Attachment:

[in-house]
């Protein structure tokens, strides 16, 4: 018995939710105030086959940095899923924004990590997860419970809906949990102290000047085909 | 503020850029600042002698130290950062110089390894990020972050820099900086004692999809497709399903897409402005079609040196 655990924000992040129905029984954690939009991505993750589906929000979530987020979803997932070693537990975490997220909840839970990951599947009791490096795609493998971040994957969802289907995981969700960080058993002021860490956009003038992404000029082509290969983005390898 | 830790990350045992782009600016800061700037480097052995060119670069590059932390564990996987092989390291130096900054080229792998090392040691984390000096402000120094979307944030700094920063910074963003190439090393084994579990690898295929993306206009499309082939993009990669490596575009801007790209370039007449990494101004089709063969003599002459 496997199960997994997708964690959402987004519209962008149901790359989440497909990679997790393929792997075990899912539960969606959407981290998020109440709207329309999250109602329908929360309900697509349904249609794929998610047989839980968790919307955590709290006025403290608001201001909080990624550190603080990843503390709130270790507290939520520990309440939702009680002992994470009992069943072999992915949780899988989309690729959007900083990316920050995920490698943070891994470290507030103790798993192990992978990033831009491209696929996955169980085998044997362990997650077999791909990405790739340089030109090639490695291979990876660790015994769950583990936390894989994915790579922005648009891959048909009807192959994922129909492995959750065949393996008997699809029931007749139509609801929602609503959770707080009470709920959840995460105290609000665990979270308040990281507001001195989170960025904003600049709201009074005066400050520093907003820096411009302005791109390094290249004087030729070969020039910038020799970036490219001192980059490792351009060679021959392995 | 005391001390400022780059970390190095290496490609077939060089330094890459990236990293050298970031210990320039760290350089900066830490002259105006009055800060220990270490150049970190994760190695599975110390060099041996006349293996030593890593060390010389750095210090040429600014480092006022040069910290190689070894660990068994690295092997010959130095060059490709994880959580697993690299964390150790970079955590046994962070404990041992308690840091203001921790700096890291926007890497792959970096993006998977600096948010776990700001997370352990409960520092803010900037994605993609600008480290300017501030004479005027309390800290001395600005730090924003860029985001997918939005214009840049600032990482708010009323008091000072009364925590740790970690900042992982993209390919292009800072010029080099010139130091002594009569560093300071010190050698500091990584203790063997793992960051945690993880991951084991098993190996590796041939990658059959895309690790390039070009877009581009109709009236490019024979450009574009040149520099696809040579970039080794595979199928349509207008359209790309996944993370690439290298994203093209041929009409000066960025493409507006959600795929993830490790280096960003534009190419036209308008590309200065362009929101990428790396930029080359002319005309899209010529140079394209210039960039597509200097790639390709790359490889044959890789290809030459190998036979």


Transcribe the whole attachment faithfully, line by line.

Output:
[in-house]
């Protein structure tokens, strides 16, 4: 018995939710105030086959940095899923924004990590997860419970809906949990102290000047085909 | 503020850029600042002698130290950062110089390894990020972050820099900086004692999809497709399903897409402005079609040196 655990924000992040129905029984954690939009991505993750589906929000979530987020979803997932070693537990975490997220909840839970990951599947009791490096795609493998971040994957969802289907995981969700960080058993002021860490956009003038992404000029082509290969983005390898 | 830790990350045992782009600016800061700037480097052995060119670069590059932390564990996987092989390291130096900054080229792998090392040691984390000096402000120094979307944030700094920063910074963003190439090393084994579990690898295929993306206009499309082939993009990669490596575009801007790209370039007449990494101004089709063969003599002459 496997199960997994997708964690959402987004519209962008149901790359989440497909990679997790393929792997075990899912539960969606959407981290998020109440709207329309999250109602329908929360309900697509349904249609794929998610047989839980968790919307955590709290006025403290608001201001909080990624550190603080990843503390709130270790507290939520520990309440939702009680002992994470009992069943072999992915949780899988989309690729959007900083990316920050995920490698943070891994470290507030103790798993192990992978990033831009491209696929996955169980085998044997362990997650077999791909990405790739340089030109090639490695291979990876660790015994769950583990936390894989994915790579922005648009891959048909009807192959994922129909492995959750065949393996008997699809029931007749139509609801929602609503959770707080009470709920959840995460105290609000665990979270308040990281507001001195989170960025904003600049709201009074005066400050520093907003820096411009302005791109390094290249004087030729070969020039910038020799970036490219001192980059490792351009060679021959392995 | 005391001390400022780059970390190095290496490609077939060089330094890459990236990293050298970031210990320039760290350089900066830490002259105006009055800060220990270490150049970190994760190695599975110390060099041996006349293996030593890593060390010389750095210090040429600014480092006022040069910290190689070894660990068994690295092997010959130095060059490709994880959580697993690299964390150790970079955590046994962070404990041992308690840091203001921790700096890291926007890497792959970096993006998977600096948010776990700001997370352990409960520092803010900037994605993609600008480290300017501030004479005027309390800290001395600005730090924003860029985001997918939005214009840049600032990482708010009323008091000072009364925590740790970690900042992982993209390919292009800072010029080099010139130091002594009569560093300071010190050698500091990584203790063997793992960051945690993880991951084991098993190996590796041939990658059959895309690790390039070009877009581009109709009236490019024979450009574009040149520099696809040579970039080794595979199928349509207008359209790309996944993370690439290298994203093209041929009409000066960025493409507006959600795929993830490790280096960003534009190419036209308008590309200065362009929101990428790396930029080359002319005309899209010529140079394209210039960039597509200097790639390709790359490889044959890789290809030459190998036979």